American Holly
Ilex opaca
Holly family (Aquifoliaceae)

Description: This single-trunked tree is typically 30-60' tall at maturity, forming a rounded pyramidal crown from a dense network of short crooked branches. On older trees, trunk bark is light gray, shallowly furrowed, and warty, otherwise it is light gray and more smooth. Branch bark is also light green and relatively smooth. The bark of both trunk and larger branches is often discolored from lichens. Twigs are gray or brown and smooth, while young shoots are light green to tan and either glabrous or hairy. Evergreen alternate leaves occur along the twigs and young shoots. The leaf blades are 2-4" long and -2" across; they are broadly elliptic or ovate and shallowly lobed (pinnatifid). The lobes and tips of the leaf blades terminate in sharp spiny teeth. The upper blade surface is yellowish green or green and somewhat shiny, while the lower surface is more pale and dull; both sides of the blade are hairless. The texture of the leaf blades is stiff and leathery. The petioles are short, light green, and often pubescent.

American Holly is dioecious, forming male (staminate) and female (pistillate) flowers on separate trees. Male trees produce axillary clusters of 3-12 male flowers on peduncles about 1" long. Individual male flowers are about " across, consisting of a short green calyx with 4 lobes, 4 greenish white or yellowish white petals, and 4 stamens. Female trees produce female flowers individually or in groups of 2-3 (rarely more). Individual female flowers are about " across, consisting of a short green calyx with 4 lobes, 4 greenish white or yellowish white petals, 4 residual stamens that are infertile, and a green pistil. The petals of both male and female flowers are oblong in shape. The peduncle and pedicels of the flowers are green and either hairless or sparsely pubescent. The blooming period occurs during late spring or early summer for about 3 weeks. Cross-pollination between a male tree and a female tree is required in order for the latter to set fruit. Fertile female flowers are replaced by drupes that become mature during the fall. Mature drupes are about 1/3" (8 mm.) across and either bright red or orange-red (rarely yellow). The fleshy interior of each drupe has a bitter taste. This tree spreads by reseeding itself.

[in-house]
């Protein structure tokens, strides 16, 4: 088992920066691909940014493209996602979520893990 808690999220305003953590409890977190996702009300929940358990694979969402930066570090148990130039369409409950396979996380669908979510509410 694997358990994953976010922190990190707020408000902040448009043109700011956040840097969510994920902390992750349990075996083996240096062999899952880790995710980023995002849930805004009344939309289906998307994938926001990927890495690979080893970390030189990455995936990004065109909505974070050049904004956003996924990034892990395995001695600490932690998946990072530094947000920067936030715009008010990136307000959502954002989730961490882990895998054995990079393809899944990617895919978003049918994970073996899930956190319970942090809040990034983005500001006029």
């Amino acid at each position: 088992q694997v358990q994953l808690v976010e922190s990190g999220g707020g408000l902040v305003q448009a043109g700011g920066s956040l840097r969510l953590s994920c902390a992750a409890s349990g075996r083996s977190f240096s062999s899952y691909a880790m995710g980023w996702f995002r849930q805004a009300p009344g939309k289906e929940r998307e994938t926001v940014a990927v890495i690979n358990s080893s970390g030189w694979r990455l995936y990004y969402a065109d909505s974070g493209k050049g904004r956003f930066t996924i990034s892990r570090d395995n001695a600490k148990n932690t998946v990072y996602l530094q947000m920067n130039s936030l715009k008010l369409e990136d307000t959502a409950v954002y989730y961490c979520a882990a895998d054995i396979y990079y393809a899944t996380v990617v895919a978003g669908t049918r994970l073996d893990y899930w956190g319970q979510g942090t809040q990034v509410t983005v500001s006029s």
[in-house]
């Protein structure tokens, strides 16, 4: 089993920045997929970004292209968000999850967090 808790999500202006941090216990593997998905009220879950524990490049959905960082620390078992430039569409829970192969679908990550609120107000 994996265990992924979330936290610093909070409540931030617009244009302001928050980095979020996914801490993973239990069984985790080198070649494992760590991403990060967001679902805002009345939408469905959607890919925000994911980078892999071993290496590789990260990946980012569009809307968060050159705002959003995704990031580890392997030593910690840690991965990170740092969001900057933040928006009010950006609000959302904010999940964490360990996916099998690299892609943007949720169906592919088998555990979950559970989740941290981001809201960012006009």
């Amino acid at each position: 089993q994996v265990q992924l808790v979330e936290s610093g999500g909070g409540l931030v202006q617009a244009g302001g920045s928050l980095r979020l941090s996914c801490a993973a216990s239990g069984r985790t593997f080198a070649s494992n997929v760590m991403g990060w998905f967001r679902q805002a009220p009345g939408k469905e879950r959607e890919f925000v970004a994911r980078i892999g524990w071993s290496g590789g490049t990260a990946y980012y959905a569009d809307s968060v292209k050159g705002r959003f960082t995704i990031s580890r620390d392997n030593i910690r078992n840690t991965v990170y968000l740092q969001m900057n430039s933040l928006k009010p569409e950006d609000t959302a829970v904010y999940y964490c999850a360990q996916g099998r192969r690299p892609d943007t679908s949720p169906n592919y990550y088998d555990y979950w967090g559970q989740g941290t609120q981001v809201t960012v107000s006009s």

The preference is light shade to full sun, moist to mesic well-drained conditions, and a somewhat acidic soil. American Holly adapts to soil containing sand, rocky material, or loam. Flowers and fruits can be produced in less than 10 years. This tree grows slowly and can live up to 150 years. Individual evergreen leaves persist on a tree for about 3 years before they are replaced. Severe winter cold can cause die-back of branches and twigs. Sometimes the leaves are damaged by leaf-spot fungi and various kinds of mildew.